Tag Archives: built environment

Featured Thesis: The Mothership – a mixed-use high-density proposal to combat urban sprawl

by Wesley Bowley
https://dspace.library.uvic.ca/handle/1828/11205
Today’s featured thesis is submitted as part of a Master’s of Applied Science in Civil Engineering.

Abstract (excerpt):

The built environment is responsible for a large portion of total energy use and emissions. A large portion comes from the buildings themselves, but also the transportation system to move people around. As global populations grow, and more people migrate to cities, it is critically important that new city growth is done in the most sustainable manner possible. The typical North American pattern of urban growth is urban sprawl, characterized by single use type zoning, low density, transportation system dominated by personal vehicles, and poor public transit. Urban sprawl has numerous downsides, including poorer energy efficiency in buildings and infrastructure, more congestion and higher emission from vehicles, as well as many negative health effects. This thesis presents the concept of a Mothership, a large, high-density mixed-use building designed to combat urban sprawl and minimize energy use and emissions of the built environment. A mothership is designed to provide all the amenities and housing of a typical suburb for 10,000 people. The analysis in this thesis employ building simulation tools to model various mothership designs and analyse the operational and embodied energy and carbon emissions for each design, and compare it to base cases of more traditional building use types such as single detached homes, and different types of apartment buildings…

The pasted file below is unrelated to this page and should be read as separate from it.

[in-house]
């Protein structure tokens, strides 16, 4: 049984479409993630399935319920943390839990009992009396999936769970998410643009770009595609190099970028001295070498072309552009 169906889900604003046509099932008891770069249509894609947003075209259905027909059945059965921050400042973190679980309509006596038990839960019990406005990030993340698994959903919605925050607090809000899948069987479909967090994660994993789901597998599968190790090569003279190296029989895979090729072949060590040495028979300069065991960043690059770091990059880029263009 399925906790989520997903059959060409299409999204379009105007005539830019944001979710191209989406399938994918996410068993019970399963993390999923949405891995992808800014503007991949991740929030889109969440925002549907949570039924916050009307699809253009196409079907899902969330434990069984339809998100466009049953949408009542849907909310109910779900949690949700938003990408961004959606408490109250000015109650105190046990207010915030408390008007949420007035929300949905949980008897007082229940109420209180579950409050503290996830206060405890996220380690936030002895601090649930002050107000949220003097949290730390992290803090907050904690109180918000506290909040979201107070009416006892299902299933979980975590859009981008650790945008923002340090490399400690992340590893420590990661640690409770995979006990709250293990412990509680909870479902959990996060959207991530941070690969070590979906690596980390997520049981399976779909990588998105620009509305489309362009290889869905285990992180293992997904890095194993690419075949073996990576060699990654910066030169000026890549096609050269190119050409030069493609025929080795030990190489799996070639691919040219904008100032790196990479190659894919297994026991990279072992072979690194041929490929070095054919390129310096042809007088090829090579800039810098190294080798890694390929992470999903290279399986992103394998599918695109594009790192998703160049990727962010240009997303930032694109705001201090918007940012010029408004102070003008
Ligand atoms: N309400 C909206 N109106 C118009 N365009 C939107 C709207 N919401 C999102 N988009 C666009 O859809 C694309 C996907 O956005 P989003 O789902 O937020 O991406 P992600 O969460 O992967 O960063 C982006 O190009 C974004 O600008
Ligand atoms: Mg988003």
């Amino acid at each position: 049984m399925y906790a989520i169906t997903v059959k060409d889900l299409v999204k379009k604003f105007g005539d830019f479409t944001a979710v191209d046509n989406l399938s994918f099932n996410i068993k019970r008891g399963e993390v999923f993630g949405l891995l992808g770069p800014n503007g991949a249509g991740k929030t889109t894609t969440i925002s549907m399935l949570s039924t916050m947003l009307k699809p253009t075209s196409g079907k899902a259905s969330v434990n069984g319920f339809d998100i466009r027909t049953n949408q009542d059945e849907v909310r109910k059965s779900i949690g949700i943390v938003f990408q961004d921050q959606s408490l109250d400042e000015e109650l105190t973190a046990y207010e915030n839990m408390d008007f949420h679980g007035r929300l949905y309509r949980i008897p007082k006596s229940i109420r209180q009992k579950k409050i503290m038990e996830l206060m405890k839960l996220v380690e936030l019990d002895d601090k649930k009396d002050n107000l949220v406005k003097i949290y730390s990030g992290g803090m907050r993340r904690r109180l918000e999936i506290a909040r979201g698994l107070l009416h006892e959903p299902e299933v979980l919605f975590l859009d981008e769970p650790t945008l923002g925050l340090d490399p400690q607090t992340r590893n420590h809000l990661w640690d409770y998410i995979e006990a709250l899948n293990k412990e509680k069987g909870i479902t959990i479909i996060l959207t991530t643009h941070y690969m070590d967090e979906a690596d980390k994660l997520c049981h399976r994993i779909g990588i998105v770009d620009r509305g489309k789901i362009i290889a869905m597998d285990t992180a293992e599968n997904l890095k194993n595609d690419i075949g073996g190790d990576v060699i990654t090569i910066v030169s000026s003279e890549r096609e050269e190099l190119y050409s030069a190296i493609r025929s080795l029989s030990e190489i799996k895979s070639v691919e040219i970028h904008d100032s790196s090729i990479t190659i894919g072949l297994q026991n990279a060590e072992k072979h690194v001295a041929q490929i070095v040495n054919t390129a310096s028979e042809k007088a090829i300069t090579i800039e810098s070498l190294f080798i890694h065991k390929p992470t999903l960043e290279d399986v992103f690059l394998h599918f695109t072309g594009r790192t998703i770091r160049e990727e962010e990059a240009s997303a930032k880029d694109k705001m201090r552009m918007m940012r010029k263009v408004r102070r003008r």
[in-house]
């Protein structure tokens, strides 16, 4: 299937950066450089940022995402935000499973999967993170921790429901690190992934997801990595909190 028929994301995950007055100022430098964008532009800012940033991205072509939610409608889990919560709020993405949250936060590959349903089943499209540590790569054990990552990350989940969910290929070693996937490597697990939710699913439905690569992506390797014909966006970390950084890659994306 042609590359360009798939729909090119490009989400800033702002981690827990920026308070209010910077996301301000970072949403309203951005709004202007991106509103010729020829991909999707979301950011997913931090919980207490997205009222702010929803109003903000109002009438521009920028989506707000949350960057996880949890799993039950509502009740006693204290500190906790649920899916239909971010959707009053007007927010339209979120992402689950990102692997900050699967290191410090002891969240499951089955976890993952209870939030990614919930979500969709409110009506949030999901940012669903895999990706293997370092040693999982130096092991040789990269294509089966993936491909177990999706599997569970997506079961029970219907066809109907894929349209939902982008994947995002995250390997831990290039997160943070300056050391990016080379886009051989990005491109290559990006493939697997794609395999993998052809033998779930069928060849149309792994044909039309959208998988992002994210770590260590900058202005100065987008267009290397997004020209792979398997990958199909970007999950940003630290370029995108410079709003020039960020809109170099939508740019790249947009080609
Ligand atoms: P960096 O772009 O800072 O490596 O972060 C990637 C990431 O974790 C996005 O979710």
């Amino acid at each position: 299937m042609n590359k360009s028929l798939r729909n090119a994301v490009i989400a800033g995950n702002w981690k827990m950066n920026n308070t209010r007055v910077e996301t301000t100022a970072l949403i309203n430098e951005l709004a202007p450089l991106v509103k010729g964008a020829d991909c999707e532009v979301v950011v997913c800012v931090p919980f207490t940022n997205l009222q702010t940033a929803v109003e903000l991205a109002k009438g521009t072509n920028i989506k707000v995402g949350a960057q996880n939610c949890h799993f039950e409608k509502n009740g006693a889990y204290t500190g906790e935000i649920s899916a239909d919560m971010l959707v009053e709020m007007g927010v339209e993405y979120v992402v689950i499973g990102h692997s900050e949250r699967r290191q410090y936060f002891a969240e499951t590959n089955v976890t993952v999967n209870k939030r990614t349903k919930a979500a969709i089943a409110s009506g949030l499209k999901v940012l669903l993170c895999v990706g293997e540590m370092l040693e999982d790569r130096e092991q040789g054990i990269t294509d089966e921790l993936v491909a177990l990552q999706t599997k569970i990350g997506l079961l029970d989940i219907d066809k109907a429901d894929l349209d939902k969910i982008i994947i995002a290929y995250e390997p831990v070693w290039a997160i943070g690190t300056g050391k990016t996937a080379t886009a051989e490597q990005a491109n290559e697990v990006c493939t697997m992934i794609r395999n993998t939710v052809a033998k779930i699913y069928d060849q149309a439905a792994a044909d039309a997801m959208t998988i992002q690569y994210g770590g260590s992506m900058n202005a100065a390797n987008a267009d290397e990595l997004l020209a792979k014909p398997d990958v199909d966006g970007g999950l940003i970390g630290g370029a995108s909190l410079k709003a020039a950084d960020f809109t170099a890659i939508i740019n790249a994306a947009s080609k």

Some of the measures explored are a high carbon tax, net metering, and emissions limits of net zero, and negative emissions with two different electrical grid carbon intensities. Results showed that a highly insulated, timber framed mothership can achieve very high reductions in energy use and emissions. Overall it showed reductions of 71%, 73%, and 74% in operational energy, embodied energy and embodied carbon respectively, over a baseline case of single detached homes. It was estimated that transportation emissions could be reduced by 58% through the mixed-use development reducing the number of trips and electrically powered transportation vehicles and bus rapid transit. This gives a combined total emissions reduction of 61%. …
This illustrates that the integration of renewable energy technologies is not only beneficial for reducing emissions but can also act as an income pathway for energy systems.

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